The oldest we know of is Hans Larssøn Østby, who ran the farm on Østby by Tjølling church. It is not known who owned the Østby farms at the time, it might have been a nobleman. Around the year 1700, the farms were sold to the farmers. Here follows an excerpt from [1]:

   
Lars Hanssøn Huseby was lensmann (sheriff) 1649 and 1650, and then again in 1655 and 56. He was the son of Hans Larssøn Østby, and belonged supposedly, to the Lo-family via his mother. [1]
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Dreng

Jacob Olsen and Maren Olea Tollefsdtr were Jenny's grandparents. Jacob Olsen was from Upper Dreng, a farm which was in family ownership for generations.

     Upper Dreng [2]

Dreng is the neighboring farm to Kaupang. In old norse, it is Drengr; in 1398 printed Drængh. The word Drengr on old norse means unmarried man, but also thick stick; the farm's name must be used in the latter sense. It is not known what is reason for the name.

Dreng was from 1389 partly a church property; in 1667 Tjølling church property got revenue from the entire farm. Dreng farms were sold to farmers in 1847 and 1862.

Jacob Larssøn (Lauritsen) was using Dreng from 1660 until 1712, when he died, nearly 80 years old. He was the son of lensmann (sheriff) Lars Hanssøn Huseby, and married the daughter of Paal Bjønnes, Mari Paulsdtr. His son Lars Jacobssøn took over the farm after his father's death. He was a long time at sea, and was well grown when he married. He was commanded as land dragon during the nordic war (1700-1721), because Dreng was a dragon farm, and attended the war. He was married to Mari Jensdatter. By the shift after his father he inherited 60 dalers. [1]

Jens Larssøn took over the farm approx. 1740. He was married to Anne Arnesdtr Hafallen, who died in 1752. Jens Larssøn died at the age of 62 years. Jacob Jenssøn took over the Dreng farm after him. He had a time only half of the Dreng farm. Jacob was married to Anne Olsdatter Skreppestad, and they lived for a time on the Skreppestad. Anne Olsdatter died in 1798, and Jacob, in 1810 (68 years). [1]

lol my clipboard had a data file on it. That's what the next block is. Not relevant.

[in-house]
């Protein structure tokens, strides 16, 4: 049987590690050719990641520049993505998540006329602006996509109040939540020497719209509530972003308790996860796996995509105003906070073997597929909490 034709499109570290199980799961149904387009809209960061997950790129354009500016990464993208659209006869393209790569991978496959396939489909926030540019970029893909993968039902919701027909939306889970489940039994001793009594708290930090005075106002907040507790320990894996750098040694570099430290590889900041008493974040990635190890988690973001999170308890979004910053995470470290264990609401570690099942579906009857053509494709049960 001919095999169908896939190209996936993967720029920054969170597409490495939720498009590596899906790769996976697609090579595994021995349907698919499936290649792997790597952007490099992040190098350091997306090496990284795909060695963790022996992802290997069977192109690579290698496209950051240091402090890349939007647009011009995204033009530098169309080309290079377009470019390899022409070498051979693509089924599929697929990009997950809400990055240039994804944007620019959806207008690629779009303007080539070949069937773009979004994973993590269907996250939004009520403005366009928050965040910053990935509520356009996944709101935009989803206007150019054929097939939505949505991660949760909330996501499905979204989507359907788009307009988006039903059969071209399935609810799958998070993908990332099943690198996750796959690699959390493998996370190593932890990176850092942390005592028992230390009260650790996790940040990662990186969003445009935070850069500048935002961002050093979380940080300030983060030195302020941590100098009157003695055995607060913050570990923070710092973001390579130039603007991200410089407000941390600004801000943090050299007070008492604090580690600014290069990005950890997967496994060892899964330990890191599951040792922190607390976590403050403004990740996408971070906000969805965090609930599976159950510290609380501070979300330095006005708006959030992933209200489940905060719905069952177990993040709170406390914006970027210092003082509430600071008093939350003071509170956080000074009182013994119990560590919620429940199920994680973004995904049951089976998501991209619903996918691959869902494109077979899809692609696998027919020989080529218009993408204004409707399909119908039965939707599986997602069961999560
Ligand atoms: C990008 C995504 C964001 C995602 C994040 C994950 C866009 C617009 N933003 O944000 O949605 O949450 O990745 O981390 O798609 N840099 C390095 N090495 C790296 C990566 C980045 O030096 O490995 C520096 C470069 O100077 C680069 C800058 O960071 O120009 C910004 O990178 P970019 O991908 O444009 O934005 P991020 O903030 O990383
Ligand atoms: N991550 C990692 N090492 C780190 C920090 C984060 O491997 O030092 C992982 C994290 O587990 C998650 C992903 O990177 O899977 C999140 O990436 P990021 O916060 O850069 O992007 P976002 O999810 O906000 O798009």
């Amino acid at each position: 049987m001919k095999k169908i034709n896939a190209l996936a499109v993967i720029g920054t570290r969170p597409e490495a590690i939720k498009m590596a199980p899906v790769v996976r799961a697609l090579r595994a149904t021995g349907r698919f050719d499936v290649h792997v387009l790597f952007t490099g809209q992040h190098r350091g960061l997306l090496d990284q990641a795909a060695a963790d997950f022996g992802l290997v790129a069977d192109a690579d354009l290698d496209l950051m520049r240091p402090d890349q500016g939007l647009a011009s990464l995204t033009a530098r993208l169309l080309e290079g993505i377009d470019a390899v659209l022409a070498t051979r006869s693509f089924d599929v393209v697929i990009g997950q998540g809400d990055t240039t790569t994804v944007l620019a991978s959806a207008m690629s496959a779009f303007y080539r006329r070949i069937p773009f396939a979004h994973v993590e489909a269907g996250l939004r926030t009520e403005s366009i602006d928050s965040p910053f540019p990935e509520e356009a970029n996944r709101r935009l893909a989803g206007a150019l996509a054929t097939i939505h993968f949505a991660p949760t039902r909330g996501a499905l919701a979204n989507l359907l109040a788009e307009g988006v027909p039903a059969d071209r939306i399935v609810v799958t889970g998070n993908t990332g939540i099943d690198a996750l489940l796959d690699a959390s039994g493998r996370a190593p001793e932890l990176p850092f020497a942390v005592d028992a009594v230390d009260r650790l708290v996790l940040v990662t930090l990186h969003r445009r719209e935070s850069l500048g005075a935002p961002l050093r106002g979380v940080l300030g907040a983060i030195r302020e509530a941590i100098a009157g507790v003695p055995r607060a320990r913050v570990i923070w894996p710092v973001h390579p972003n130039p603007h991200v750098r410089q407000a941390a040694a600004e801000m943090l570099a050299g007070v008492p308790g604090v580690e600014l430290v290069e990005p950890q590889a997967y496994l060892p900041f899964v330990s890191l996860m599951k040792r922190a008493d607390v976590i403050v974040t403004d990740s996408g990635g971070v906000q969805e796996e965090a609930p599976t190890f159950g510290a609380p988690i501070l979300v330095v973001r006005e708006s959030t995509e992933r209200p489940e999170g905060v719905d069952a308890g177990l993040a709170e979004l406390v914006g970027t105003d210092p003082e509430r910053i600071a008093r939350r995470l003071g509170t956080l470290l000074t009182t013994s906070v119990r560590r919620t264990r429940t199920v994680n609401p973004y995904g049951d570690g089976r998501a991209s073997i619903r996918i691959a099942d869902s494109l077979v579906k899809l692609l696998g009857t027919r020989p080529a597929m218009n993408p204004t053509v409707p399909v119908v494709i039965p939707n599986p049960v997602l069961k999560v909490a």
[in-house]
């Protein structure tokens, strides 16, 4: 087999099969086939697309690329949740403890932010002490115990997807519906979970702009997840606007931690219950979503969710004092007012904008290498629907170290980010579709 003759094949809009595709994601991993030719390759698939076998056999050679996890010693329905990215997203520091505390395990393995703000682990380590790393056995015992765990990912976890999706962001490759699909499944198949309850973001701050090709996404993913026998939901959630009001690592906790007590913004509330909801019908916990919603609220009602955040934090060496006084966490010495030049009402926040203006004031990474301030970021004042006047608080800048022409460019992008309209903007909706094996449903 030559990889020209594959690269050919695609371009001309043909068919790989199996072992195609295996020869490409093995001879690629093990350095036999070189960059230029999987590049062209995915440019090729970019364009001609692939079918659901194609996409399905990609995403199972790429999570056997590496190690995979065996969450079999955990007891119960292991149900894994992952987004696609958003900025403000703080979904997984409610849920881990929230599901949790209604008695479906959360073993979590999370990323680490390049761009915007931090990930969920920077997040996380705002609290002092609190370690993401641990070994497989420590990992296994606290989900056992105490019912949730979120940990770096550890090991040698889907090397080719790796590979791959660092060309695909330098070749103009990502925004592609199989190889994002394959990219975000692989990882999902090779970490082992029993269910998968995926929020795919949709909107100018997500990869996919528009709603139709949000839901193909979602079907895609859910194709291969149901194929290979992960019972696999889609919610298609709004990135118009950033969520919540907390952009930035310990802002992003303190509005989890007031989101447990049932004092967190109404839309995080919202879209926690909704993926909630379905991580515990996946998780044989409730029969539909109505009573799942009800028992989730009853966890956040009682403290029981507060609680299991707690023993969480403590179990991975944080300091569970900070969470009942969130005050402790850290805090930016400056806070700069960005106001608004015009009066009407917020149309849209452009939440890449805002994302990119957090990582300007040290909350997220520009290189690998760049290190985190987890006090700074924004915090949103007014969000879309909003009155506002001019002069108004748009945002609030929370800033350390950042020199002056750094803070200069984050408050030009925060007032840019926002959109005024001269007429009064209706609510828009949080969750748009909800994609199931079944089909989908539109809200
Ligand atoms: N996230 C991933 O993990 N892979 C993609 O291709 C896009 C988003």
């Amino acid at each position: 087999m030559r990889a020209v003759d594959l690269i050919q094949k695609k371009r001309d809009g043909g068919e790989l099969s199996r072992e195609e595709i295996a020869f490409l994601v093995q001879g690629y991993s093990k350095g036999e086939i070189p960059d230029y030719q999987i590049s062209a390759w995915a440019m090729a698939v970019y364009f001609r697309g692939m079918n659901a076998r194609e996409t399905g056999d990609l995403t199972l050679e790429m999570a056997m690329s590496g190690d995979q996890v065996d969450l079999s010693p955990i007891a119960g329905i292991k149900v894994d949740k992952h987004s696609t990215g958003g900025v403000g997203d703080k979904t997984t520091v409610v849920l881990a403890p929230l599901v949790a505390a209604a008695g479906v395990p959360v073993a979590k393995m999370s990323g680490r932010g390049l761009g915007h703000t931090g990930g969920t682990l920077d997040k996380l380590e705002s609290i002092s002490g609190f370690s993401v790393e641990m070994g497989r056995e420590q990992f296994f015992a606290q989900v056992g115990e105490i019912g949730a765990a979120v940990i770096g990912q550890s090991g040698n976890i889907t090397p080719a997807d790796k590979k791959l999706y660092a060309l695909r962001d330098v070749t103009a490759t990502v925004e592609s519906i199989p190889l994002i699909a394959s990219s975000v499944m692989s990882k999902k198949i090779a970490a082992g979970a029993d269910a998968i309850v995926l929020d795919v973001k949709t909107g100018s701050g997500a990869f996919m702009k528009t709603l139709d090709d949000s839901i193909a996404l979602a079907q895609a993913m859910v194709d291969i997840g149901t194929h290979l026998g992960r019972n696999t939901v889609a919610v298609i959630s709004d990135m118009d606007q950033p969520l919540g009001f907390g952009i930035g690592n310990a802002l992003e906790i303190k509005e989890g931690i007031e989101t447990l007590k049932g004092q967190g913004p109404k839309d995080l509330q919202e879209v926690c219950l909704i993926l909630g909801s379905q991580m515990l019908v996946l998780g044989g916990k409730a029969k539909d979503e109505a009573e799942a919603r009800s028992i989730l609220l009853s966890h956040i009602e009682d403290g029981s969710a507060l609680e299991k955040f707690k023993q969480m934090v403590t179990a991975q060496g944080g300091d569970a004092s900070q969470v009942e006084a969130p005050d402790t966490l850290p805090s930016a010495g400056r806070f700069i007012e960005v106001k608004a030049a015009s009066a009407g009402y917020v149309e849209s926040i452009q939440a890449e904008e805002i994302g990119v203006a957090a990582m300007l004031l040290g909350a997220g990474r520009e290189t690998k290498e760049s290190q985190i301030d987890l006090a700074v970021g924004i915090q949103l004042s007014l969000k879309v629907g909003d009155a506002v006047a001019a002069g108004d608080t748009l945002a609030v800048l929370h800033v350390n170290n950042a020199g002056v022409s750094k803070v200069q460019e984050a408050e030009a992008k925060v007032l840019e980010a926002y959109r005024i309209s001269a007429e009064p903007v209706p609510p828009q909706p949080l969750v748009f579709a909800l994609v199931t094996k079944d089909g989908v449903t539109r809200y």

Two of the sons of Jacob Jenssøn inherited each their share of the farm. Farm no. 2 was taken over by Ola Jacobssøn, married to Anne Kristensdatter (possibly the daughter of the Christian O. Lower Dreng). He died in 1841 (71 years old), his wife lived until 1851. His son Jacob Olssøn took over farm no 2. He was married to Maren Olia Tolleivsdatter, but died already in 1837 of corrosion. The widow run the farm for a period, and bought the farm of the state in 1847 for 550 spd. [1]

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Jenny's maternal ancestors

Jenny Aagots maternal grandfather was Peder Sørensen (also called Svendsen). His father was "Hammer Blacksmith Master" Søren Pedersen by Fritzøe Ironworks (see more about Fritzøe here). Søren Pedersen died 4. December 1798, 66 years old; cause of death was "sottesyge" (plague). His daughter of 6 years died of corrosion the year after her father. Søren Pedersen's widow Anne Cathrine Olsdatter died 23. February 1801, 45 years old.

Søren Pedersen dies in 1798, by sottesyge (plague).

From the census of 1801. This must be Anne Cathrine Olsdatter who was then a widow after Søren Pedersen; they had, according to the church records a.o. a daughter Ollea bpt 9. June 1790, and another daughter Anne Severina bpt 2. Des 1789, in addition to Peder, who was born in 1794. Anne Cathrine's age must be wrong – should be 43. She lived in Langestrand 48, together with four minor children and her mother, Mette Hansdatter. It is tragic that the children became orphans, only a year after the census, when Anne Cathrine dies.


Anne Cathrine Olsdatter dies 23. oct 1801

Hans Andersen writes the following about Peder Sørensen: "When he was born, as the son of master hammer blacksmith at Fritzøe, Søren Pedersen and his wife Anne C. Olsdatter Sem, then mobilized some of the celebrities in Larvik (e.g. Iver Elligers) as godparents at the baptism 20.12.1794. Peder was a blacksmith like his father, and worked a period at the shipyard in Stavern, where he remarried after his first wife died. But it went down with Peder; when his daughter had confirmation, the church records say that Elsebeth has indifferent parents, but that Elsebeth was a skilled girl that could her Christianity well. Peder's wife Marthe Olsdatter from Malmøya, died 28. sept 1852, and poor Peder had perhaps only the bottle to stick to, so on Christmas Eve 1852, he was found dead in a street in Larvik. Even though he was from Tjølling, he was buried in the "Fattigjorden" (burial place for poor people) behind Larvik church. Richard Herrmann (the well-known NRK, the man) has also Peder Sørensen as the great-great-great-grandfather, but from his 1. marriage."

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Jenny Aagot's ancestors. Click for larger image

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See also old genealogical document from South Africa

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References
Slekten: Andersen Larvik, by Hans Andersen (1986)
[1] Tjølling : a local history, by Lorens Berg (1915)
[2] Tjølling local history, volume II by Jan W. Krohn-Holm (1970)
[3] Tjølling local history, volume III by Jan W. Krohn-Holm (1972)